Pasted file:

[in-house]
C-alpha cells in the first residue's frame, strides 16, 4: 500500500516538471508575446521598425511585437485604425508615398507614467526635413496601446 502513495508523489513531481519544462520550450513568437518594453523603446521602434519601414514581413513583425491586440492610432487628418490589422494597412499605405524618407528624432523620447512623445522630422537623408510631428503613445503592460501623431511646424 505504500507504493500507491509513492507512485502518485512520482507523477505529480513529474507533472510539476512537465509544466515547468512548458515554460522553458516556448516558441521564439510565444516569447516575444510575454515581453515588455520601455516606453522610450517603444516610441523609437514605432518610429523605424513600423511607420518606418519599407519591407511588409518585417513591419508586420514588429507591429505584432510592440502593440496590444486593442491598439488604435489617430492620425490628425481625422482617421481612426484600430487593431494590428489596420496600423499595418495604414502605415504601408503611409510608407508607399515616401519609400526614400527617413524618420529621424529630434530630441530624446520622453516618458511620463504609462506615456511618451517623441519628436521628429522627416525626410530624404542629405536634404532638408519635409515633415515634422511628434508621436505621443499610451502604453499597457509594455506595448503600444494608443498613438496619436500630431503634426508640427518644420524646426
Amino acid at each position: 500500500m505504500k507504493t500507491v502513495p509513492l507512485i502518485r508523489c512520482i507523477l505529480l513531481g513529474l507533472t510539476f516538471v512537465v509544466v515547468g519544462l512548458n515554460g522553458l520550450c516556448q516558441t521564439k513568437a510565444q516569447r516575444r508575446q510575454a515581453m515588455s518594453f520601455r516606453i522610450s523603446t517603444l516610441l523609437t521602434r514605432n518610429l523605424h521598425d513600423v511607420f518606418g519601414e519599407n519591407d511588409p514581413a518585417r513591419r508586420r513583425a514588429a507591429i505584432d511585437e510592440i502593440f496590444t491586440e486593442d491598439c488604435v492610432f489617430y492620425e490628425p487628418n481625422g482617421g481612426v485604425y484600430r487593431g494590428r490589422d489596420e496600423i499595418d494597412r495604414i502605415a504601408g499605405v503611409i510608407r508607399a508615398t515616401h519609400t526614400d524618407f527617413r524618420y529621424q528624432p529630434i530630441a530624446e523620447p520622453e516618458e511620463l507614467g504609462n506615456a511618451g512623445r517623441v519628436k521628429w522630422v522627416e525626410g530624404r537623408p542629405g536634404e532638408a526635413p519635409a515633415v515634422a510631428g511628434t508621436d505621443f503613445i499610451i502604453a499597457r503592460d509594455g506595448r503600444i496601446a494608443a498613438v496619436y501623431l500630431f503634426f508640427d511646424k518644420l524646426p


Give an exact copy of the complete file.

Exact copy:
[in-house]
C-alpha cells in the first residue's frame, strides 16, 4: 500500500516538471508575446521598425511585437485604425508615398507614467526635413496601446 502513495508523489513531481519544462520550450513568437518594453523603446521602434519601414514581413513583425491586440492610432487628418490589422494597412499605405524618407528624432523620447512623445522630422537623408510631428503613445503592460501623431511646424 505504500507504493500507491509513492507512485502518485512520482507523477505529480513529474507533472510539476512537465509544466515547468512548458515554460522553458516556448516558441521564439510565444516569447516575444510575454515581453515588455520601455516606453522610450517603444516610441523609437514605432518610429523605424513600423511607420518606418519599407519591407511588409518585417513591419508586420514588429507591429505584432510592440502593440496590444486593442491598439488604435489617430492620425490628425481625422482617421481612426484600430487593431494590428489596420496600423499595418495604414502605415504601408503611409510608407508607399515616401519609400526614400527617413524618420529621424529630434530630441530624446520622453516618458511620463504609462506615456511618451517623441519628436521628429522627416525626410530624404542629405536634404532638408519635409515633415515634422511628434508621436505621443499610451502604453499597457509594455506595448503600444494608443498613438496619436500630431503634426508640427518644420524646426
Amino acid at each position: 500500500m505504500k507504493t500507491v502513495p509513492l507512485i502518485r508523489c512520482i507523477l505529480l513531481g513529474l507533472t510539476f516538471v512537465v509544466v515547468g519544462l512548458n515554460g522553458l520550450c516556448q516558441t521564439k513568437a510565444q516569447r516575444r508575446q510575454a515581453m515588455s518594453f520601455r516606453i522610450s523603446t517603444l516610441l523609437t521602434r514605432n518610429l523605424h521598425d513600423v511607420f518606418g519601414e519599407n519591407d511588409p514581413a518585417r513591419r508586420r513583425a514588429a507591429i505584432d511585437e510592440i502593440f496590444t491586440e486593442d491598439c488604435v492610432f489617430y492620425e490628425p487628418n481625422g482617421g481612426v485604425y484600430r487593431g494590428r490589422d489596420e496600423i499595418d494597412r495604414i502605415a504601408g499605405v503611409i510608407r508607399a508615398t515616401h519609400t526614400d524618407f527617413r524618420y529621424q528624432p529630434i530630441a530624446e523620447p520622453e516618458e511620463l507614467g504609462n506615456a511618451g512623445r517623441v519628436k521628429w522630422v522627416e525626410g530624404r537623408p542629405g536634404e532638408a526635413p519635409a515633415v515634422a510631428g511628434t508621436d505621443f503613445i499610451i502604453a499597457r503592460d509594455g506595448r503600444i496601446a494608443a498613438v496619436y501623431l500630431f503634426f508640427d511646424k518644420l524646426p